Safety and Natural Dangers: As in all parts of the world, the primary safety precautions apply to big cities. Avoid going out with visible jewelry, cameras or electronic devices, as you could be the victim of a robbery (especially at night and in remote neighborhoods and streets). The same goes for carrying backpacks: do not carry cameras (video or otherwise) in the outer pockets, especially in crowded areas or when using public transportation. Do not exchange dollars or any other currency on the street. Always use authorized exchange houses.
 
In the event of an earthquake or strong tremor, remain calm. If you're inside a building, remain inside. If you're outside, remain outside. Entering or leaving building can only lead to accidents. If you are inside of a building, seek out strong structures – under a table or bed, underneath a doorway, next to a pillar, master wall, or in a corner – and protect your head. Never flee hurriedly towards an exit or use an elevator. If you find yourself on the street, watch out for electrical wires, cornices, glass and falling tiles.
 
Service Hours.
Offices are open from 9:00 a.m. to 1:00 p.m. and from 2:00 p.m. to 6:00 p.m. Banks are open Monday through Friday from 9:00 a.m. to 2:00 p.m. Exchange houses are open Monday through Friday from 9:00 a.m. to 2:00 p.m. and from 3:00 p.m. to 6:00 p.m. Stores (both big and small) are open from 10:00 a.m. to 8:00 p.m. (with no interruption in service). Most businesses are closed on holidays.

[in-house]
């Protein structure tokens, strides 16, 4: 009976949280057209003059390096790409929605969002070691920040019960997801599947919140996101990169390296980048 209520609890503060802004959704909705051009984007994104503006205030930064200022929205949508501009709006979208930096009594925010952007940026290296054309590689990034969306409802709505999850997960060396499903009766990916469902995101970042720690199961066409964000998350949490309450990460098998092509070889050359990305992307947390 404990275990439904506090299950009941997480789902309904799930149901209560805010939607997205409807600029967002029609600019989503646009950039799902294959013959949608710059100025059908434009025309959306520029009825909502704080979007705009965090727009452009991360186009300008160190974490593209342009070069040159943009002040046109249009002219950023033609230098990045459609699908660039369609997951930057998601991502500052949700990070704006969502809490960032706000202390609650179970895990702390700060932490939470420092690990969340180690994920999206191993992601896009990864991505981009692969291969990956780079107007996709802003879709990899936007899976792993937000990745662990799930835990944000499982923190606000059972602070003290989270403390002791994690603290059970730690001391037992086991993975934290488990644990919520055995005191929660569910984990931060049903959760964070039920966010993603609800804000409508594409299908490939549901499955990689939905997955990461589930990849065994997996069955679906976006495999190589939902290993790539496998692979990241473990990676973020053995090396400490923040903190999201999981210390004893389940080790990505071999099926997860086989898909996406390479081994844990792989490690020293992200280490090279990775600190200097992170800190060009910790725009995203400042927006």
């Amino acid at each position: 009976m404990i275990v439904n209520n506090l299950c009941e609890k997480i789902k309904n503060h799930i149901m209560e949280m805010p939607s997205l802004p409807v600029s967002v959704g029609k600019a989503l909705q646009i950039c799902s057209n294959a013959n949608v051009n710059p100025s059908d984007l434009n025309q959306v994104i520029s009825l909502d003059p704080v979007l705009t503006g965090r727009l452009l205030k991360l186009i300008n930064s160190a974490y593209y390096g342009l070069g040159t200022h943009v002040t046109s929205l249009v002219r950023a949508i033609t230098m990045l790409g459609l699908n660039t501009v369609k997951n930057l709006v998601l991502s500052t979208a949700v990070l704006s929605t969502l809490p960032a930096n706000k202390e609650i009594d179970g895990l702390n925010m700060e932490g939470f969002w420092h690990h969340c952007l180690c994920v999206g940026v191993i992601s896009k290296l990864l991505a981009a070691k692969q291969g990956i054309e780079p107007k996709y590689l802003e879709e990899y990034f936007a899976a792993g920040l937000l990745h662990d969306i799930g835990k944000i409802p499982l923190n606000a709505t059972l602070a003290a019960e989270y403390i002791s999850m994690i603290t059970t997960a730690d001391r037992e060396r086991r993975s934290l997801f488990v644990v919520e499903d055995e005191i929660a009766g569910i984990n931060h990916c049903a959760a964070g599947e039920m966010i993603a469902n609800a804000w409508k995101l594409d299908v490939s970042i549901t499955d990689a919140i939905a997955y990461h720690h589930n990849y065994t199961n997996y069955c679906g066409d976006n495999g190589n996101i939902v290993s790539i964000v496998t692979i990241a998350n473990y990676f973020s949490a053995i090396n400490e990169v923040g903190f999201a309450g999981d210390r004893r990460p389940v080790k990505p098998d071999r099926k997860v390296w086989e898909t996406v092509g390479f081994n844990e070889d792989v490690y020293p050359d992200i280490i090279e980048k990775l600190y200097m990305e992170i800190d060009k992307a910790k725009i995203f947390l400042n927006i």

Holidays in Chile.
• New Year’s – January 1
• Good Friday and Holy Saturday (variable dates: April 22 – 23, 2011; April 6 – 7, 2012)
• Easter Sunday (variable dates: April 24, 2011; April 8, 2012)
• Labor Day – May 1
• Glorias Navales (“Naval Glories”) – May 21
• San Pedro and San Pablo – June 29
• Virgin of Carmen Day – July 16
• Asunción de la Virgen (“Assumption of the Virgin”) – August 15
• Fiestas Patrias (Independence Day) – September 18
• Glorias del Ejército (“Army Glories”) – September 19
• Día de la Raza (Columbus Day) – October 12
• National Day of Evangelical and Protestant Churches – October 31
• All Saints’ Day – November 1
• Immaculate Conception – December 8
• Christmas – December 25
Some of these holidays extend to the Monday of the same week.
 
Consulates and Embassies.
• Argentinean Embassy: Miraflores 285, Telephone (562) 582-2500 www.embargentina.cl
• Australian Embassy: Av. Isidora Goyenechea 3621, 13th floor, Las Condes, Telephone (562) 550-3500 www.chile.embassy.gov.au
• Austrian Embassy: Barros Errázuriz 1968, third floor, Telephone (562) 223-4774
• Belgian Embassy: Av. Providencia 2653, Office 110, Telephone (562) 232-1070 www.diplomatie.be/santiagoes
• Brazilian Embassy: Alonso Ovalle 1665, Telephone (562) 876-3400 www.embajadadebrasil.cl
• Canadian Embassy: Nueva Tajamar 481 Torre Norte (North Tower), 12th floor, Telephone (562) 652-3800 www.canadainternational.gc.ca/chile-chili/index.aspx?lang=spa